Levittown is the embodiment of the American Dream for S. David Marable. As more than 60 people listened to him discuss Levittown’s history, a clear passion for his community shone past any of the details.
Marable, dubbed the “Levittown Historian”by J.D. Mullane, began his collection young. It started as a photograph here or there. It grew to 400 negatives of every event at the Levittown Shopping Center. Then, to small objects and even benches he nicked from work sites. Marable has stones from the original Levittown Train Station lining his garden, courtesy of SEPTA.
As a young boy, Marable rode his bike through Levittown when his family moved to the area in 1952. Now, he helps one generation remember and another generation learn. He hopes new signs being placed throughout the sections reading “Historic Levittown” will spur today’s youth to read about their community’s history.
When Marable asked around the room, the vast majority of attendees detailed their Levittown roots. But incredibly, most had moved to the area in the 1950’s or early 60’s.
“Colbat Ridge,” “Elderberry,” “Stony Brook,” they said. One man was a roofer on the original homes, another woman had her original red book.
Marable played a short video filmed on 8 mm film of Levittown using old family footage. Huge parades with Mrs. Levittown and Miss Levitteen rolled past the camera lens. People smiled and whispered to each other about old memories.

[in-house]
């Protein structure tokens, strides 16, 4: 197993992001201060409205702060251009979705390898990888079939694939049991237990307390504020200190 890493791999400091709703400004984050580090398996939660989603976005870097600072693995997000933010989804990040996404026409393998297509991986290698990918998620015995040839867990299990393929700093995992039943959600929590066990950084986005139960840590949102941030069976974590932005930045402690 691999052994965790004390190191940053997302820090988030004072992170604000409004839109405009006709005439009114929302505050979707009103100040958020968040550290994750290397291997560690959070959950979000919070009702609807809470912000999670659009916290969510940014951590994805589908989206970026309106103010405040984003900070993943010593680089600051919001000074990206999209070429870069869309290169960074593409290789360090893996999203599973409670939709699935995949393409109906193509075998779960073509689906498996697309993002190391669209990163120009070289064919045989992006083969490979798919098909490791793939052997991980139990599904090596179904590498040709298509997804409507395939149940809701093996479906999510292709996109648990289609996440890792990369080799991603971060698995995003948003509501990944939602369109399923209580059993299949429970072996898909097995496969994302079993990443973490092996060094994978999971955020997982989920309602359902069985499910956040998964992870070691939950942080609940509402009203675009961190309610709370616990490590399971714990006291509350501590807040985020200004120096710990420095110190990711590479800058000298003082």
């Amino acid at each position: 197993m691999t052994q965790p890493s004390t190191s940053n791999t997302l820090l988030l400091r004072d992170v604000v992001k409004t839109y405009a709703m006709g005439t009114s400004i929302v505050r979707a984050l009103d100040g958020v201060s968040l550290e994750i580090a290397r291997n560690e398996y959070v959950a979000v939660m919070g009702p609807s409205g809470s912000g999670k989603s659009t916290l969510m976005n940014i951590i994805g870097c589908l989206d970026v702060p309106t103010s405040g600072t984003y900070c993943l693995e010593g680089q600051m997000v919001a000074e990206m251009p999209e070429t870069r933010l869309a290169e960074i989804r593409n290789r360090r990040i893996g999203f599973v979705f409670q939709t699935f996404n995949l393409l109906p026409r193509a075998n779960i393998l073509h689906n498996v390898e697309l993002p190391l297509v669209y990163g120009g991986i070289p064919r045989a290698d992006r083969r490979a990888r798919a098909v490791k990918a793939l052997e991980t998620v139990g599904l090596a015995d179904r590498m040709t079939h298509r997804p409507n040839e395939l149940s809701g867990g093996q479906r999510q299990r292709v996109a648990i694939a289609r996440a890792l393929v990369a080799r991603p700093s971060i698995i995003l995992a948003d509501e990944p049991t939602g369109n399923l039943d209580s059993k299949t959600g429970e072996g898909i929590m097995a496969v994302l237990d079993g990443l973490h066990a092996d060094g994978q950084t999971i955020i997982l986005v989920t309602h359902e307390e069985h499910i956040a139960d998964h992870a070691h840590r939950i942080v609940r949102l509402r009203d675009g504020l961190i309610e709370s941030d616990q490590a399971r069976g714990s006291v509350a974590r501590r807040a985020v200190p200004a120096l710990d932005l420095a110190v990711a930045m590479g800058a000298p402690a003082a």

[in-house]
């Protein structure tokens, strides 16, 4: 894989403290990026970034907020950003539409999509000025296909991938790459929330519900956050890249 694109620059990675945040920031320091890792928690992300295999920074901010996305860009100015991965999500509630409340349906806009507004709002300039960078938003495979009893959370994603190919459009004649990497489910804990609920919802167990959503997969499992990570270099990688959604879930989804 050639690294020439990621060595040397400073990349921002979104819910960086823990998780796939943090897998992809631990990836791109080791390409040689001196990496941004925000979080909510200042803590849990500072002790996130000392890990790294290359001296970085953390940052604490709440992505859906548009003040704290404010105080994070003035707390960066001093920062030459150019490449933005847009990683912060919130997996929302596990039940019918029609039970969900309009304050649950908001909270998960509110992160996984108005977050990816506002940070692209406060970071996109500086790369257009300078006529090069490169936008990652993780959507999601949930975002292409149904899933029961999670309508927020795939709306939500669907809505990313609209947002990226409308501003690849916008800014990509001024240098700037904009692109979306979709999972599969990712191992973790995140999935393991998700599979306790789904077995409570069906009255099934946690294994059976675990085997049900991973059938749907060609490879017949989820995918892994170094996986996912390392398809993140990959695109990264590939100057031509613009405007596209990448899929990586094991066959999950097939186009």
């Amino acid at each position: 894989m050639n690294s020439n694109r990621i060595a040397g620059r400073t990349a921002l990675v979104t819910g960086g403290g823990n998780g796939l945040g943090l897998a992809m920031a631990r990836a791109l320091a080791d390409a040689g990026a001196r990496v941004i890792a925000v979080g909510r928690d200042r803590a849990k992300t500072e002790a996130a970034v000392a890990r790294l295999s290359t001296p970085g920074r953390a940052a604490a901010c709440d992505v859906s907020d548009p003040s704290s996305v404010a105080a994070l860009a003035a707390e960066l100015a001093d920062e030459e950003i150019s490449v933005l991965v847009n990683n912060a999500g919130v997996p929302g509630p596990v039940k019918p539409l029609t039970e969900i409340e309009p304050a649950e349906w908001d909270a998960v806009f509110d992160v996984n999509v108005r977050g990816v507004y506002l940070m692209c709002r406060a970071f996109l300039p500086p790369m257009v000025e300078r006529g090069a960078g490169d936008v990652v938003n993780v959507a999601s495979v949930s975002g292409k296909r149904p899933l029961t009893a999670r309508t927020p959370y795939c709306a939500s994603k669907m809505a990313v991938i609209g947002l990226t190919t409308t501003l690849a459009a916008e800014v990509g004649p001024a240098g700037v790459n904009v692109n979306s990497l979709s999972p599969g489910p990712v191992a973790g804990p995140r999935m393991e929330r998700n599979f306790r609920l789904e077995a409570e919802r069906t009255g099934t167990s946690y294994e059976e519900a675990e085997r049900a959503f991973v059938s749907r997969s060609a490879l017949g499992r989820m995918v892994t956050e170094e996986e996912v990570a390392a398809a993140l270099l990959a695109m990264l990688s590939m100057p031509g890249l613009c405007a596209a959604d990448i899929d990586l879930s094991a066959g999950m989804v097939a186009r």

Then, as an old film produced by the Levitt family played, viewers sang along to instrumental versions of classics like King of the Road by Roger Miller.
The Levitt-produced video gave an incredibly detailed window into life during the 1950’s. As a 60 acre vibrant heart of a community, the Levittown Shopping Center was the center of life.The film showed pet shows with 150 entrees, talent shows for children, and a parking lot full of Ford vehicles.
It also placed emphasis on the other scenes from day to day life, including the packed five swimming pools on hot summer days. On the day Walt Disney came to visit, the sixth grade class president Colin Cue got to wave at the crowd with him.
Still other details could not make it onto film. Marable outlined the entire Levittown plan on a map, showing the depiction of an eagle. Another overhead map showed the name “Levitt” forever inscribed on the roadways.
“They enjoyed being able to reflect back to their old days when life seemed simpler, people seemed to be a little happier,” Marable said after everyone had left.